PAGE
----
Catalytic Converter Replacement
Install a new emission-reduction unit
To car enthusiasts, catalytic converters are often viewed as a government conspiracy to limit horsepower. This is because catalytic converters are the least-understood emissions-system component. In reality, the "cat" performs a vital function: converting many toxic byproducts of internal combustion into harmless carbon dioxide and water vapor.
In general, the EPA mandates that catalytic converters can't be replaced in vehicles having less than 50,000 miles unless the converter is damaged due to accident. This legislation is intended to minimize emissions-system tampering. Most vehicle manufacturers warranty the emissions components for 50,000 (or more) miles anyway, so cat failure in newer vehicles is often covered. The gist here is that catalytic converter replacement is illegal in some instances, regardless of whether the job is performed at home or at a service center.
Catalytic converters are the least-understood emissions-system component. Most motorists are blissfully unaware of their cat's condition until their vehicle fails an emissions test. On the other hand, hands-on people who are willing to get down and dirty might recognize a hole (or holes) in their converter. Also, a sure sign that an older car's cat is shot is when the pellets break free and roll around in the converter's housing, sounding like marbles being shaken in a coffee can.
A quick creeper-cruise under the raised-and-secured vehicle can determine if cat replacement is an at-home possibility. If the vehicle still has all its original exhaust components, the job might be a proverbial (and usually fallacious) bolt-on. However, if the muffler and/or intermediate pipes have been replaced at a muffler shop, the resulting welds might add an extra degree of difficulty. If this is the case, people who don't have welding-and-cutting skills and equipment should probably have a shop do the job.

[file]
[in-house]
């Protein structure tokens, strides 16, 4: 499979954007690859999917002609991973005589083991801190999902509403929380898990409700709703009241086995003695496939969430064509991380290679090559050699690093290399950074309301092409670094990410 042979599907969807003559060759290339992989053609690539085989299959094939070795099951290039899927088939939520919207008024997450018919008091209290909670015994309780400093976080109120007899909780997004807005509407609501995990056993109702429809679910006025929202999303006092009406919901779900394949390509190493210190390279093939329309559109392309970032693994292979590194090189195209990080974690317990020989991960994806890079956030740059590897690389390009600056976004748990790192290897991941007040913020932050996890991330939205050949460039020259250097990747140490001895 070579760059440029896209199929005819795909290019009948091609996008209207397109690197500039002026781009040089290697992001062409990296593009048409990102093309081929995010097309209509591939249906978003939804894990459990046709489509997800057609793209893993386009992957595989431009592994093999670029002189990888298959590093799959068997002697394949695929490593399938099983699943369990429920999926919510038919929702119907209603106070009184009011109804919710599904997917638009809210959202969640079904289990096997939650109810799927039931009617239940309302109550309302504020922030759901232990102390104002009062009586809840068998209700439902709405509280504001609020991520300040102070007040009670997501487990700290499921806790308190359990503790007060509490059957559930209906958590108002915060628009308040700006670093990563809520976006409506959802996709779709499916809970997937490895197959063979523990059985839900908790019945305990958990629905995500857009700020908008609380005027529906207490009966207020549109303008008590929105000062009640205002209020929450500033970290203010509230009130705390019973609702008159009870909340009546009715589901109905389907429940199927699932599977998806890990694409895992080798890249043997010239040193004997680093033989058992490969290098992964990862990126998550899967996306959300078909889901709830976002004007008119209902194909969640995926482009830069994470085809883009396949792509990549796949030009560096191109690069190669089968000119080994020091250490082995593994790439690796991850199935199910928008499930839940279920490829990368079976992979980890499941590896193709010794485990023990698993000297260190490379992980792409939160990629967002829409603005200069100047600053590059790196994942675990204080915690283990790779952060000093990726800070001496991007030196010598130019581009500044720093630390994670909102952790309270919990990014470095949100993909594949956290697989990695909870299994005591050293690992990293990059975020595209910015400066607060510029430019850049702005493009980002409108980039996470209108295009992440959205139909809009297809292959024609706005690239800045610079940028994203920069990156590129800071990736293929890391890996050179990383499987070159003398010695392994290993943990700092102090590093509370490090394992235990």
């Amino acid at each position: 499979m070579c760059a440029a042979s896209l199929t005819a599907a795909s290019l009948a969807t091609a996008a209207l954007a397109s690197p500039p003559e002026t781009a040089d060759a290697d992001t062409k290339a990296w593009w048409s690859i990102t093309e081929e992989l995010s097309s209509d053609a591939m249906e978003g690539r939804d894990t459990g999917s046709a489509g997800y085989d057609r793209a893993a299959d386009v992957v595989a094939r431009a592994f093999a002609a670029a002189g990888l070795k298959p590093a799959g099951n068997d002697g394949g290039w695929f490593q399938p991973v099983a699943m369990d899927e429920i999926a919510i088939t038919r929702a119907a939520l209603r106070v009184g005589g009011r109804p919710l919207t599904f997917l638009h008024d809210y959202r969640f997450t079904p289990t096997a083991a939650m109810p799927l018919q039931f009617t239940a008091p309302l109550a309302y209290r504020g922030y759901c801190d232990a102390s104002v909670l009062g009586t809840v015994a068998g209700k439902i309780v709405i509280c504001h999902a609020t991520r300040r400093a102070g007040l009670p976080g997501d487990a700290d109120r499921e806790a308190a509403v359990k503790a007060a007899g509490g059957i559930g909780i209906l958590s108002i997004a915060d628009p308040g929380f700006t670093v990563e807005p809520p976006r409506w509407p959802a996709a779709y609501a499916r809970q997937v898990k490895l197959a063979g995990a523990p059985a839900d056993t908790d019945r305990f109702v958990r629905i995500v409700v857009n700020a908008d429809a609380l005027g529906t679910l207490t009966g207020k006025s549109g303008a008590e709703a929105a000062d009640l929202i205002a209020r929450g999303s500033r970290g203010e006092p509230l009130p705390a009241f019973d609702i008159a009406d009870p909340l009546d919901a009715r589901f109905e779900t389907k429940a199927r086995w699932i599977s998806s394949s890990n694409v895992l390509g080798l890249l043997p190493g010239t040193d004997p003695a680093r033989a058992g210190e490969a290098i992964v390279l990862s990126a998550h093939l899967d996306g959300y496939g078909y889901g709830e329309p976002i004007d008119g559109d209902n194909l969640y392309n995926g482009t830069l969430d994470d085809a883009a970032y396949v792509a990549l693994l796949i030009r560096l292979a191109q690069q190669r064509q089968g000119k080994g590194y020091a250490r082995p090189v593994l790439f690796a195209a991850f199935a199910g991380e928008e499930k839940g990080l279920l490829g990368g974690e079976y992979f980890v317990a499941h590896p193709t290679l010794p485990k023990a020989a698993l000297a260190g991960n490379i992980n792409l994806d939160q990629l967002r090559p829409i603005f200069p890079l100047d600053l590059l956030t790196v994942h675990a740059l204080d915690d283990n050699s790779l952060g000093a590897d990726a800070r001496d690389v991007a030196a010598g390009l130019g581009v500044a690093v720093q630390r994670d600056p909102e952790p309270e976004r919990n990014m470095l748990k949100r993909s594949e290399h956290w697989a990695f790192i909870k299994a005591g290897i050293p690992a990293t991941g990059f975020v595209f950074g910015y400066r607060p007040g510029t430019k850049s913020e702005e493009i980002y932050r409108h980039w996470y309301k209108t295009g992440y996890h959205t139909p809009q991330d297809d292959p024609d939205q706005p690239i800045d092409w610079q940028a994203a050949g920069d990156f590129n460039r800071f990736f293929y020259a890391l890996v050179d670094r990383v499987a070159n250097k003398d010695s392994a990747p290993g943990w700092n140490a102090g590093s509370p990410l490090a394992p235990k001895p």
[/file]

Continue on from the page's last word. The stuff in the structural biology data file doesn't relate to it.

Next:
The obvious advantage to replacing your own cat is cost savings. The car shown in the accompanying Steps still had its original converter, and the pellets finally vibrated free at about the 190,000-mile mark. A muffler shop quoted $195 for parts and labor—about one-fourth the vehicle's Blue Book value. In contrast, replacement cats from the parts store ranged from roughly $60-$75 for this particular 1988 GM N-body car. (Strangely, the direct-fit converter was cheaper than a universal cut-to-fit model.)
Under perfect-world conditions, the job can be accomplished in a couple hours. In reality, this converter conversion took the greater part of a day, including a trip to the parts store to get a patch piece of exhaust tubing. Look at the Steps to see if you have the intestinal fortitude to help clean your car's noxious gasses.
Catalytic converter technology has advanced in recent years. Here, an OE '80s-vintage pellet-style unit (top) will be replaced by a more-compact "honeycomb" converter. Identical overall length and pipe size makes this a direct replacement.
Begin by spraying penetrating lubricant on the clamps. This car's original cat-to-muffler intermediate pipe was previously replaced (and welded on) or this job would conceivably be a dual-clamp no-brainer.
Loosen the clamp(s).
Because the downstream connection was welded, cutting was necessary.
Remove the old converter. It might need to be hammered free. If so, be careful not to disturb other joints and connections in the exhaust system.
Insert the new converter, using a dead-blow hammer if necessary.
A patch piece was clamped into place to bridge the gap where the old pipe was cut. In this case, the exhaust still leaked at the patch, so we welded around the circumference of both downstream joints. Access can be tight; weld at your own risk, avoiding wires and fuel lines.
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